It wasn't until 1984, when he was 30 and still working alongside his father, that he reconsidered Rojas' proposal.
There was a young woman he was supposed to marry. But he had no interest in being married and needed a quick escape.
"You know what they say," Tello, 59, said with a laugh. "The United States is the land of the desperate."
Once he was in Los Angeles, Rojas took him to Boyle Heights and got him a job at Arte Charro, in a small stucco building and with a devoted mariachi clientele.
"There, I had to start all over again," Tello said. "Different techniques, different materials and so much more detail."
There were silver and gold buttons to sew and intricate designs to embroider. Accessories, too: gallon-size sombreros, snake belts, silver buckles, gun holsters, alligator boots, stirrups and bow ties.
He was a quick learner and his talent showed. Six years after he arrived at Arte Charro, the owner died and the family had Tello run the whole store.
He expanded, promoting the business in newspapers and magazines and taking it from four employees to 12. Requests came in from out of state, from media, from Hollywood.
Each time he was interviewed for news articles and Spanish-language TV shows, he was careful to avoid saying he was Guatemalan. He worried that mariachis would turn on him if they found out he wasn't one of their own, a Mexican.
One day a pretty lady with brown eyes and reddish hair walked into Arte Charro. Her name was Estela and she sold mariachi suit buttons. Tello bought a few and fell in love.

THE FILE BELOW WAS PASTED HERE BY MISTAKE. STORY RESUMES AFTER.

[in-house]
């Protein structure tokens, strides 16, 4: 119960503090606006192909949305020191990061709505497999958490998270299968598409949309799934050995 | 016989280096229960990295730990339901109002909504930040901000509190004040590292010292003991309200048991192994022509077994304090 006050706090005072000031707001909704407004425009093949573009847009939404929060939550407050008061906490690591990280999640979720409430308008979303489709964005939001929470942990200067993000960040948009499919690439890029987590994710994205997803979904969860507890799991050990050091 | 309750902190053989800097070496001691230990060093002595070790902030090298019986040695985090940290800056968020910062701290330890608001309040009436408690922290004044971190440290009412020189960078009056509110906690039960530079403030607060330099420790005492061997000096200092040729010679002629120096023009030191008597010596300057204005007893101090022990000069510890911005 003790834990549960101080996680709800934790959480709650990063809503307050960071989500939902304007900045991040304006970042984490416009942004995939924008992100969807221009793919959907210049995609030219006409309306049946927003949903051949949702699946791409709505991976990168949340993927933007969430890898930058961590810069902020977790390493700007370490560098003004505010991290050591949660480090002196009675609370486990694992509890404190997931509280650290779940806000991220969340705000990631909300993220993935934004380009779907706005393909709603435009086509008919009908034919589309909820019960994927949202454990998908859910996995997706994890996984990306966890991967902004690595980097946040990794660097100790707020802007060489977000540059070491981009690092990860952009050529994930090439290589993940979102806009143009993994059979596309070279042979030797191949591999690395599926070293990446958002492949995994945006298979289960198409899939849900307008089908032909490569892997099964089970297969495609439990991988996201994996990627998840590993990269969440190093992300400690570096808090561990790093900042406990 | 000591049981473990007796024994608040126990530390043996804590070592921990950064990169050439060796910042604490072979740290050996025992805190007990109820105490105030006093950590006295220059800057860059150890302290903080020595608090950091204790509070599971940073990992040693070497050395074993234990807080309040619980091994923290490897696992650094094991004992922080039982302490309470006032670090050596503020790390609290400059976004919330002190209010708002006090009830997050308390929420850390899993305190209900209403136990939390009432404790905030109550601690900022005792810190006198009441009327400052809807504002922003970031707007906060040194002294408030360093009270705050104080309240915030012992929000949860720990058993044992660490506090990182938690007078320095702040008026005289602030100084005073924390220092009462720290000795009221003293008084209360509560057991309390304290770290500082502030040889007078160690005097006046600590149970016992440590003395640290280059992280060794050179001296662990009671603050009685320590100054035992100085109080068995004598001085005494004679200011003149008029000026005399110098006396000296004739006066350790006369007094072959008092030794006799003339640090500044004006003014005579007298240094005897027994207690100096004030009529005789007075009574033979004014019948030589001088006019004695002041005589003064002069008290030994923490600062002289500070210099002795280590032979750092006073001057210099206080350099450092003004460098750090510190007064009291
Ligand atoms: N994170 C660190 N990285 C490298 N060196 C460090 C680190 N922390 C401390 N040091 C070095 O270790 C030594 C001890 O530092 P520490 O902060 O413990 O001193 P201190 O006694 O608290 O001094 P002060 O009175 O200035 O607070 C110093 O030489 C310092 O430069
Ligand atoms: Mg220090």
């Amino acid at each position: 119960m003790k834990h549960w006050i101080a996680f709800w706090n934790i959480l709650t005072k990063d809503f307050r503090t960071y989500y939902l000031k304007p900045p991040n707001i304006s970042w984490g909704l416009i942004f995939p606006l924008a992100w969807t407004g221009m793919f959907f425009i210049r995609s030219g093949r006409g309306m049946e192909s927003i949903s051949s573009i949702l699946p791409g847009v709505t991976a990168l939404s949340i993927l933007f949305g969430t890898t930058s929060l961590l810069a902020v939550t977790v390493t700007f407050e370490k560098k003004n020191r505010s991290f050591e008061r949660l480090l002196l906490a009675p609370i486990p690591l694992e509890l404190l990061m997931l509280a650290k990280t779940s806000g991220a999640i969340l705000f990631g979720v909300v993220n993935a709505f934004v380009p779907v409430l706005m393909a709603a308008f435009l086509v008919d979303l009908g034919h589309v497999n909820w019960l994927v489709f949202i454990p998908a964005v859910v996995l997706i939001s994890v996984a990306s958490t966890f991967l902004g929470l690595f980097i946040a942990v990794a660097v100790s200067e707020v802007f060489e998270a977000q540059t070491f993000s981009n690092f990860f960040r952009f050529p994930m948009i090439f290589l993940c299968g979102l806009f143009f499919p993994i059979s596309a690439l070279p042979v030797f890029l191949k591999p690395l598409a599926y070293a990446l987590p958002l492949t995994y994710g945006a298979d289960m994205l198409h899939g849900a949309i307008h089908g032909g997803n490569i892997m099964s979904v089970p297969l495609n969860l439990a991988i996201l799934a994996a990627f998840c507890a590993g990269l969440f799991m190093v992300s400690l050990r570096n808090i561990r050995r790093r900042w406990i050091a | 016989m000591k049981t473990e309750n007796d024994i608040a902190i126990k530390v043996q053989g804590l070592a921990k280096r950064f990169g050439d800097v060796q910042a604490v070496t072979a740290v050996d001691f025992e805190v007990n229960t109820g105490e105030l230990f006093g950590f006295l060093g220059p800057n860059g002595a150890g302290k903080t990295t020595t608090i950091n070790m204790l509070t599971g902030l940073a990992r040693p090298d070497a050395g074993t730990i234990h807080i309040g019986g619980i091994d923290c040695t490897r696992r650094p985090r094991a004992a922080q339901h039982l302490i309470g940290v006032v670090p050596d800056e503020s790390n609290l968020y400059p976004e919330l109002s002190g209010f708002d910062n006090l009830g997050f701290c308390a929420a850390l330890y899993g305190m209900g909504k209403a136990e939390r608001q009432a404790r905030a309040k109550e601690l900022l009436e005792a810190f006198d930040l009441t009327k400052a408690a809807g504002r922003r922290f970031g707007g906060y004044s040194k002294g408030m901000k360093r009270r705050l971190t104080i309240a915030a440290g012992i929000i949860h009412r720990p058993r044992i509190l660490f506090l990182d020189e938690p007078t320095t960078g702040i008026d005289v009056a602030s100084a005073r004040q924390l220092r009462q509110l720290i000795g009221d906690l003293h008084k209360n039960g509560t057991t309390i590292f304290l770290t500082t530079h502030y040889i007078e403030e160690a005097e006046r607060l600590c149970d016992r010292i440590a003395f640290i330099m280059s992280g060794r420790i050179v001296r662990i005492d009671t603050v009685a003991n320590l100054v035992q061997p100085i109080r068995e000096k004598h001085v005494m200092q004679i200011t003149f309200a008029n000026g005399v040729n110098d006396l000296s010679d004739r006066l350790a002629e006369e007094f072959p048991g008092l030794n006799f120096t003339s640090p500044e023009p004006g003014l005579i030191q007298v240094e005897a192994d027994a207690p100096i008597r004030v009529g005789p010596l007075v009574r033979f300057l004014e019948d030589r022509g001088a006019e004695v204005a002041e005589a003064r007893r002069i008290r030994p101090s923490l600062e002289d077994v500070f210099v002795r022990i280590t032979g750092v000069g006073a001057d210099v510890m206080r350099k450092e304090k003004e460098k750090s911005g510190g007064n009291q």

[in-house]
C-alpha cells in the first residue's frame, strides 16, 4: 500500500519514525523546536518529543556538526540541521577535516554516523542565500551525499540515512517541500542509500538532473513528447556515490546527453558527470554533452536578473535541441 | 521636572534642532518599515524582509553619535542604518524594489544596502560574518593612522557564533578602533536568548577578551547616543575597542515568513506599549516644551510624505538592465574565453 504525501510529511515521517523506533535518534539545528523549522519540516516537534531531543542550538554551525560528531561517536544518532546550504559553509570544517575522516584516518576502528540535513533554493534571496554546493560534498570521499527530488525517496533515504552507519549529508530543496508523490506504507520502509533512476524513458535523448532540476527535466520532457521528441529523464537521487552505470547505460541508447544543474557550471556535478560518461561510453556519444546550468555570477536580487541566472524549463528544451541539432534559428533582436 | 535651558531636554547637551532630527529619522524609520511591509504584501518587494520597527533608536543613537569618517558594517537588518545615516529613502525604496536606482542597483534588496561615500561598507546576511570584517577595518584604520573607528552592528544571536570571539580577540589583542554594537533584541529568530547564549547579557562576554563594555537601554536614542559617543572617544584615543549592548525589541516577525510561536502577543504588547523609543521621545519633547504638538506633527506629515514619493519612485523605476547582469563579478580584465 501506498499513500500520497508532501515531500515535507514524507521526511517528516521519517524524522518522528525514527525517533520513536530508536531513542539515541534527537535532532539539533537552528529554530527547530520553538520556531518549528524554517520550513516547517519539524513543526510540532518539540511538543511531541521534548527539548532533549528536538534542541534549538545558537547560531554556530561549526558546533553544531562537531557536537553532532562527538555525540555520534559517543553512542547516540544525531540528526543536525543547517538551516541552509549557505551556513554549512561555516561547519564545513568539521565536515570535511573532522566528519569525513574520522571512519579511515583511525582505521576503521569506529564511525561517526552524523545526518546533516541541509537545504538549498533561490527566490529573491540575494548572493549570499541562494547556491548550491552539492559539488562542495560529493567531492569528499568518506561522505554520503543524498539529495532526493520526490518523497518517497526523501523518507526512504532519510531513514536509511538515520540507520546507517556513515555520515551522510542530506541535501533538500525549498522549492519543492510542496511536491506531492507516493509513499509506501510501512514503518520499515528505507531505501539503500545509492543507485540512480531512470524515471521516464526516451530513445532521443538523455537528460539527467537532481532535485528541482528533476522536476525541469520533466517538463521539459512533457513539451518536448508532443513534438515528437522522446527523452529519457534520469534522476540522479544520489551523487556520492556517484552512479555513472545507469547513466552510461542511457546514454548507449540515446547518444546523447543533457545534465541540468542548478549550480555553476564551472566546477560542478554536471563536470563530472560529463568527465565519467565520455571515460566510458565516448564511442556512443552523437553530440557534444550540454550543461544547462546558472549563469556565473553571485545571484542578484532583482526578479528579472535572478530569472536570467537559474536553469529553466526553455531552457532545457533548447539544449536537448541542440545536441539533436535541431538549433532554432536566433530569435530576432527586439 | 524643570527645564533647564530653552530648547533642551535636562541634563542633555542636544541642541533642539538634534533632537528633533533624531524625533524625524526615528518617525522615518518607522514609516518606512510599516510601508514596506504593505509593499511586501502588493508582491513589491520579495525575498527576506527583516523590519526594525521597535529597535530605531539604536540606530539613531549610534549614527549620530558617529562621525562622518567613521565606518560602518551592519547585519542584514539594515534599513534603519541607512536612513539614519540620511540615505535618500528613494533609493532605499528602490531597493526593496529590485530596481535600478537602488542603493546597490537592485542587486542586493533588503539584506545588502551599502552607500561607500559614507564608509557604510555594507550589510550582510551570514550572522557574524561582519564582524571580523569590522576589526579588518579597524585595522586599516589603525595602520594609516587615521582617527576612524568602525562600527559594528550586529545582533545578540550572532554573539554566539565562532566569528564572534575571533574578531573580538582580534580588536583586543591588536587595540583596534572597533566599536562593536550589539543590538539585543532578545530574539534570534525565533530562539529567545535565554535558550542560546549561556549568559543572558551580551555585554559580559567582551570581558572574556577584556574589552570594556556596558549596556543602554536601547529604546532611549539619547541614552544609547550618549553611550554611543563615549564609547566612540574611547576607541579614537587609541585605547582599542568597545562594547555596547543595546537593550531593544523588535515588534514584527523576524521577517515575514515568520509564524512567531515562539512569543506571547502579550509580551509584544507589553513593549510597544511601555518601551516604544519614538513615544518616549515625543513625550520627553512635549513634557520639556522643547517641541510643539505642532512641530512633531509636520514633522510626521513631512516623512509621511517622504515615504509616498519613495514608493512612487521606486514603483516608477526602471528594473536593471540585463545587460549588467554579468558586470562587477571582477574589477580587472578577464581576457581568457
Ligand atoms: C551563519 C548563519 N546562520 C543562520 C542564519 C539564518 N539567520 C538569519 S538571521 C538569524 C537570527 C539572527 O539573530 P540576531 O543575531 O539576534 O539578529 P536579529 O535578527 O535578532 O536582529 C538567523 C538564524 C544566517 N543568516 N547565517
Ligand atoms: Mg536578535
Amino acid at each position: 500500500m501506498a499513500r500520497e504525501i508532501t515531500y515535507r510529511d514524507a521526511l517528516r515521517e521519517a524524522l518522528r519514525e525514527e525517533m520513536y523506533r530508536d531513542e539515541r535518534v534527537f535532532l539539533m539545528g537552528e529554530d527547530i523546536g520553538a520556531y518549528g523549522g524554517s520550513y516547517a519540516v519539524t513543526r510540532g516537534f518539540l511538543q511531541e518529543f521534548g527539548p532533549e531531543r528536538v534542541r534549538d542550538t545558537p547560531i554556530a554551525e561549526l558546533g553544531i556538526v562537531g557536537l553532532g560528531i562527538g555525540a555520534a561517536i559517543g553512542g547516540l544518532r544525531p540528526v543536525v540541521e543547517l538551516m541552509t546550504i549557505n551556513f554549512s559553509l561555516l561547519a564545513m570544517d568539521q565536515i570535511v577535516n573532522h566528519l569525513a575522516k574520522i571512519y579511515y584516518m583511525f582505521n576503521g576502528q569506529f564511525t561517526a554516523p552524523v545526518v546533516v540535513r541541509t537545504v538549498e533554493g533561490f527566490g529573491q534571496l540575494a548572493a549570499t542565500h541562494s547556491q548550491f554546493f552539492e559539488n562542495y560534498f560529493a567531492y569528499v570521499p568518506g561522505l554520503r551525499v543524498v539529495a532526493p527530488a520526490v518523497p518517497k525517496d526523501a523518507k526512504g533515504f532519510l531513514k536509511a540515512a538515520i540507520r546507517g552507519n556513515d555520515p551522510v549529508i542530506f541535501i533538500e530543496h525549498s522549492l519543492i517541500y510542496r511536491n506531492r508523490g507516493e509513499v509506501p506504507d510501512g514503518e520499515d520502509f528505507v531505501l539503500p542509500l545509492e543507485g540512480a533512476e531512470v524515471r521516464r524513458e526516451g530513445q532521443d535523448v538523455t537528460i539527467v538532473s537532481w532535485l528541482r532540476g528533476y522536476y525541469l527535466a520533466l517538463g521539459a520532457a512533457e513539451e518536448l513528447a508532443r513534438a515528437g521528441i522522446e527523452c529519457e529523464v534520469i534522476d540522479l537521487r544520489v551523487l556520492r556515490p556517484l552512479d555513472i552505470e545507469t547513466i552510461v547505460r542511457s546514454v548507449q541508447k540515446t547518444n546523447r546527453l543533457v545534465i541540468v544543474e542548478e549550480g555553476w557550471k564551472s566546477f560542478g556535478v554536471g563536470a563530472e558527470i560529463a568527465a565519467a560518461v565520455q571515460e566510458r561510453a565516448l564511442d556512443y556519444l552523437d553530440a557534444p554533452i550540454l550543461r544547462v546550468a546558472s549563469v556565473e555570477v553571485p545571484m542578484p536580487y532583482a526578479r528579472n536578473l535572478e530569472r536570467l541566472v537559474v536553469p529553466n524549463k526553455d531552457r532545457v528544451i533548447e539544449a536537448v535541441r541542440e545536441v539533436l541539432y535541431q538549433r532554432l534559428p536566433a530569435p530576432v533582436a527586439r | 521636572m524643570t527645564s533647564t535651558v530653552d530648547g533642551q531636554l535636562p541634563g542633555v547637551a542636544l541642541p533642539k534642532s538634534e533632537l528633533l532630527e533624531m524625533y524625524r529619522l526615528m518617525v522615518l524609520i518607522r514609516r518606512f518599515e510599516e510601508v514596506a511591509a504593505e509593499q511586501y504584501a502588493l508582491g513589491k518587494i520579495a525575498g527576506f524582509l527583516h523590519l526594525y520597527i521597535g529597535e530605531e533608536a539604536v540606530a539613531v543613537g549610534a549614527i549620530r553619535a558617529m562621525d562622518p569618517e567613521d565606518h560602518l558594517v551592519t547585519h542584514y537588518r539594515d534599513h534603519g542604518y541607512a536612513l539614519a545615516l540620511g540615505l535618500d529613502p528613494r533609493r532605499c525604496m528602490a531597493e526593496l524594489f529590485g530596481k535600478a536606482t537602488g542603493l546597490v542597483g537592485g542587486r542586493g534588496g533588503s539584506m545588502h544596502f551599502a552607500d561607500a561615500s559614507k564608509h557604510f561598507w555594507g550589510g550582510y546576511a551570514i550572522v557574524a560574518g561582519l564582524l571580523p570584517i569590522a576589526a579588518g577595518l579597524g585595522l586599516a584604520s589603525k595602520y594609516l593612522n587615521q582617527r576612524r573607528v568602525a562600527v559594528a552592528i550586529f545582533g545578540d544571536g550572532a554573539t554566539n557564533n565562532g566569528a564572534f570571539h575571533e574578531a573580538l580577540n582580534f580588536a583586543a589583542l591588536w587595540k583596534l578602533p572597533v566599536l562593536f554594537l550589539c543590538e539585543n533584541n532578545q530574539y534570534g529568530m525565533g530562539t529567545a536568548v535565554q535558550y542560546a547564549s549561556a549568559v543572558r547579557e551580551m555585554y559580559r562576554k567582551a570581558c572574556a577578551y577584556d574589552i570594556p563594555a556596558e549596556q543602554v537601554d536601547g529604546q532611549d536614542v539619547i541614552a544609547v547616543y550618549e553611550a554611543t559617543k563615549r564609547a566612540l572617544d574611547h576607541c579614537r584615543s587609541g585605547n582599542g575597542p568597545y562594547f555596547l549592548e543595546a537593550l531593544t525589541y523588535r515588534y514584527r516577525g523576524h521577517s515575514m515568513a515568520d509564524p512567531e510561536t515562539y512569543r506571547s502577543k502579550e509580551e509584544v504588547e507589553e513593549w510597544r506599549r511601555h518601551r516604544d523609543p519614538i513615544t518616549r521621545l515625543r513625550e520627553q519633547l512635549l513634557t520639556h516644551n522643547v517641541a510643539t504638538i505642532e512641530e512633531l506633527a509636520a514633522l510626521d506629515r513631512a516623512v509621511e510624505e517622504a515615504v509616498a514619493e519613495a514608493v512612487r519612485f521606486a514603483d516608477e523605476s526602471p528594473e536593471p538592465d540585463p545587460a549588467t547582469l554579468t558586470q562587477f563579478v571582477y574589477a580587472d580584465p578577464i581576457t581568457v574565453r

Soon after they began dating, she encouraged Tello to open his own store.
"I thought, 'OK, maybe something tiny, a little place where I can rent out mariachi suits,'" he said.
But Estela, who's now his wife, told him, "No, Jorge, you have to think big.'"
So in 2002 he signed a lease on a 3,800-square-foot space in Boyle Heights. It was in front of Mariachi Plaza, where well-dressed musicians, with trumpets and guitars at the ready, hustle for singing gigs.
"The space felt so huge and empty," Tello said. "I thought I would never fill it up."
On a recent afternoon, a big barrel of a man with coifed silver hair walked into the shop. Tello couldn't believe his eyes.
"Lucio Prado?" he said, squinting. "Is that you? I made a suit for you 24 years ago. And now here you are — in my shop."
The girls take one look at me and they go ... 'Oooooh.'"
— Mariachi Frank Leyva
The two caught up like old friends. Prado, who had driven in from Idaho, started recounting his story.
When he moved to Boise in the late 1970s, he said, mariachis were nonexistent. He tried to form his own group but couldn't find any Mexican musicians. So he reached out to the Boise Philharmonic and persuaded a few violin and trumpet players to join him.
"We called it Mariachi Sol de Acapulco," Prado, 62, said. "It was me, my compadre and a whole bunch of gringos."